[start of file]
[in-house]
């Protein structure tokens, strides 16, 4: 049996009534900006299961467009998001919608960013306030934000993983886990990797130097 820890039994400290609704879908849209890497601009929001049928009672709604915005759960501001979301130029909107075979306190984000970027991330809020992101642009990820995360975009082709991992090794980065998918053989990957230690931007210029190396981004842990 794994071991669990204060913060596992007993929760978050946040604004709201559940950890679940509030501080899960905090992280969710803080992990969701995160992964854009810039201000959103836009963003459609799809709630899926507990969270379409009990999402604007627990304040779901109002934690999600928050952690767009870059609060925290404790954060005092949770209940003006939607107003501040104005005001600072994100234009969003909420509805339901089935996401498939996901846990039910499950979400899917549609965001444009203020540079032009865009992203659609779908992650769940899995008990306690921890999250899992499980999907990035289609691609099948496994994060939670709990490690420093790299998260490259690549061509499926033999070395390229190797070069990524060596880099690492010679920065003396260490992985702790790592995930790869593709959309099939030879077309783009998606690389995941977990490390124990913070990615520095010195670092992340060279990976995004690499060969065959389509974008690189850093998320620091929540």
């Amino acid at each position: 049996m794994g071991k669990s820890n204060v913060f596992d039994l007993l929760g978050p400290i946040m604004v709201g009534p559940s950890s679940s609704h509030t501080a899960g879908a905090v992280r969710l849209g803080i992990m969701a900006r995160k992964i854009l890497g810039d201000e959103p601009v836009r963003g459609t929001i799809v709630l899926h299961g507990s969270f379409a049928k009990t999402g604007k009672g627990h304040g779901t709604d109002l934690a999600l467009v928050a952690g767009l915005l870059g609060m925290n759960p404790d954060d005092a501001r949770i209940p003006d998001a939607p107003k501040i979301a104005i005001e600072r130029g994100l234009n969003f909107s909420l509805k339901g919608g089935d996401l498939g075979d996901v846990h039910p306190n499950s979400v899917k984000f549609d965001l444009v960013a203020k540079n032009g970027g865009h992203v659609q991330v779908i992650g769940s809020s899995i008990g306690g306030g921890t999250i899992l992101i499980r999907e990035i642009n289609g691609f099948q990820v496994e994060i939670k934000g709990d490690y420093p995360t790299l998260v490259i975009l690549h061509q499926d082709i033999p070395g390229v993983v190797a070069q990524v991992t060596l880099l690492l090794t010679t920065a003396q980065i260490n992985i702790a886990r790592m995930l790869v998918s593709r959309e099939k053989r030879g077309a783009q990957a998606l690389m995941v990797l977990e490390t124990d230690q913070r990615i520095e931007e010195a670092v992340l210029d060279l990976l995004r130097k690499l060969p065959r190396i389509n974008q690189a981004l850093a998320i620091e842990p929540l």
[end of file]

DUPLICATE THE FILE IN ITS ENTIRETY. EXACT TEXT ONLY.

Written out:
[in-house]
């Protein structure tokens, strides 16, 4: 049996009534900006299961467009998001919608960013306030934000993983886990990797130097 820890039994400290609704879908849209890497601009929001049928009672709604915005759960501001979301130029909107075979306190984000970027991330809020992101642009990820995360975009082709991992090794980065998918053989990957230690931007210029190396981004842990 794994071991669990204060913060596992007993929760978050946040604004709201559940950890679940509030501080899960905090992280969710803080992990969701995160992964854009810039201000959103836009963003459609799809709630899926507990969270379409009990999402604007627990304040779901109002934690999600928050952690767009870059609060925290404790954060005092949770209940003006939607107003501040104005005001600072994100234009969003909420509805339901089935996401498939996901846990039910499950979400899917549609965001444009203020540079032009865009992203659609779908992650769940899995008990306690921890999250899992499980999907990035289609691609099948496994994060939670709990490690420093790299998260490259690549061509499926033999070395390229190797070069990524060596880099690492010679920065003396260490992985702790790592995930790869593709959309099939030879077309783009998606690389995941977990490390124990913070990615520095010195670092992340060279990976995004690499060969065959389509974008690189850093998320620091929540």
């Amino acid at each position: 049996m794994g071991k669990s820890n204060v913060f596992d039994l007993l929760g978050p400290i946040m604004v709201g009534p559940s950890s679940s609704h509030t501080a899960g879908a905090v992280r969710l849209g803080i992990m969701a900006r995160k992964i854009l890497g810039d201000e959103p601009v836009r963003g459609t929001i799809v709630l899926h299961g507990s969270f379409a049928k009990t999402g604007k009672g627990h304040g779901t709604d109002l934690a999600l467009v928050a952690g767009l915005l870059g609060m925290n759960p404790d954060d005092a501001r949770i209940p003006d998001a939607p107003k501040i979301a104005i005001e600072r130029g994100l234009n969003f909107s909420l509805k339901g919608g089935d996401l498939g075979d996901v846990h039910p306190n499950s979400v899917k984000f549609d965001l444009v960013a203020k540079n032009g970027g865009h992203v659609q991330v779908i992650g769940s809020s899995i008990g306690g306030g921890t999250i899992l992101i499980r999907e990035i642009n289609g691609f099948q990820v496994e994060i939670k934000g709990d490690y420093p995360t790299l998260v490259i975009l690549h061509q499926d082709i033999p070395g390229v993983v190797a070069q990524v991992t060596l880099l690492l090794t010679t920065a003396q980065i260490n992985i702790a886990r790592m995930l790869v998918s593709r959309e099939k053989r030879g077309a783009q990957a998606l690389m995941v990797l977990e490390t124990d230690q913070r990615i520095e931007e010195a670092v992340l210029d060279l990976l995004r130097k690499l060969p065959r190396i389509n974008q690189a981004l850093a998320i620091e842990p929540l």